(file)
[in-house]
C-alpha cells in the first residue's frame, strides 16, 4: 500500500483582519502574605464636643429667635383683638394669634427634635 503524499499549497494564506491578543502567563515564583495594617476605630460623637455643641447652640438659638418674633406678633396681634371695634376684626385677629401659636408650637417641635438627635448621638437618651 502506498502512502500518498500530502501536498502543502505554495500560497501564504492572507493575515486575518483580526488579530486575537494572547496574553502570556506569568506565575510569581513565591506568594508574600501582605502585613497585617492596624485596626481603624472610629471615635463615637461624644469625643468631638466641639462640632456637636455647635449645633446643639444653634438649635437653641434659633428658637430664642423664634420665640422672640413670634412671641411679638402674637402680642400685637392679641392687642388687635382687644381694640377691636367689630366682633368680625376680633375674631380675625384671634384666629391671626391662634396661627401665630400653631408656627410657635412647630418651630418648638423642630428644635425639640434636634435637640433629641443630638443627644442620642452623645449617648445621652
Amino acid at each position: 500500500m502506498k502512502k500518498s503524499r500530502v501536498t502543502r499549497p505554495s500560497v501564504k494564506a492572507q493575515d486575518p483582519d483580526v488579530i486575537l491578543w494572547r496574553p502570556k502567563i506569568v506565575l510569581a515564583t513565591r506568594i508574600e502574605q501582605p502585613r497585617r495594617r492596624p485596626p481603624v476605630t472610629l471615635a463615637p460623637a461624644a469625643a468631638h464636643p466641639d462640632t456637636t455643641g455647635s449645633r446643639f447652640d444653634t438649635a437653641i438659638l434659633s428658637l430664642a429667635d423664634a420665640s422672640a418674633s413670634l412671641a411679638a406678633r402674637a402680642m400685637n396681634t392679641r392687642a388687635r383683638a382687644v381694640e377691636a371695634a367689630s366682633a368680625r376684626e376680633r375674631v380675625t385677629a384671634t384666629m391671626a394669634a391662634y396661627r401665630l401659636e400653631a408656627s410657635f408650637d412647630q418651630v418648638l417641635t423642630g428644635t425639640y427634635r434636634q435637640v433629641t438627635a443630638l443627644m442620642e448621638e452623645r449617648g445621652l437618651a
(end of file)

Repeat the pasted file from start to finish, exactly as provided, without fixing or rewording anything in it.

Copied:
[in-house]
C-alpha cells in the first residue's frame, strides 16, 4: 500500500483582519502574605464636643429667635383683638394669634427634635 503524499499549497494564506491578543502567563515564583495594617476605630460623637455643641447652640438659638418674633406678633396681634371695634376684626385677629401659636408650637417641635438627635448621638437618651 502506498502512502500518498500530502501536498502543502505554495500560497501564504492572507493575515486575518483580526488579530486575537494572547496574553502570556506569568506565575510569581513565591506568594508574600501582605502585613497585617492596624485596626481603624472610629471615635463615637461624644469625643468631638466641639462640632456637636455647635449645633446643639444653634438649635437653641434659633428658637430664642423664634420665640422672640413670634412671641411679638402674637402680642400685637392679641392687642388687635382687644381694640377691636367689630366682633368680625376680633375674631380675625384671634384666629391671626391662634396661627401665630400653631408656627410657635412647630418651630418648638423642630428644635425639640434636634435637640433629641443630638443627644442620642452623645449617648445621652
Amino acid at each position: 500500500m502506498k502512502k500518498s503524499r500530502v501536498t502543502r499549497p505554495s500560497v501564504k494564506a492572507q493575515d486575518p483582519d483580526v488579530i486575537l491578543w494572547r496574553p502570556k502567563i506569568v506565575l510569581a515564583t513565591r506568594i508574600e502574605q501582605p502585613r497585617r495594617r492596624p485596626p481603624v476605630t472610629l471615635a463615637p460623637a461624644a469625643a468631638h464636643p466641639d462640632t456637636t455643641g455647635s449645633r446643639f447652640d444653634t438649635a437653641i438659638l434659633s428658637l430664642a429667635d423664634a420665640s422672640a418674633s413670634l412671641a411679638a406678633r402674637a402680642m400685637n396681634t392679641r392687642a388687635r383683638a382687644v381694640e377691636a371695634a367689630s366682633a368680625r376684626e376680633r375674631v380675625t385677629a384671634t384666629m391671626a394669634a391662634y396661627r401665630l401659636e400653631a408656627s410657635f408650637d412647630q418651630v418648638l417641635t423642630g428644635t425639640y427634635r434636634q435637640v433629641t438627635a443630638l443627644m442620642e448621638e452623645r449617648g445621652l437618651a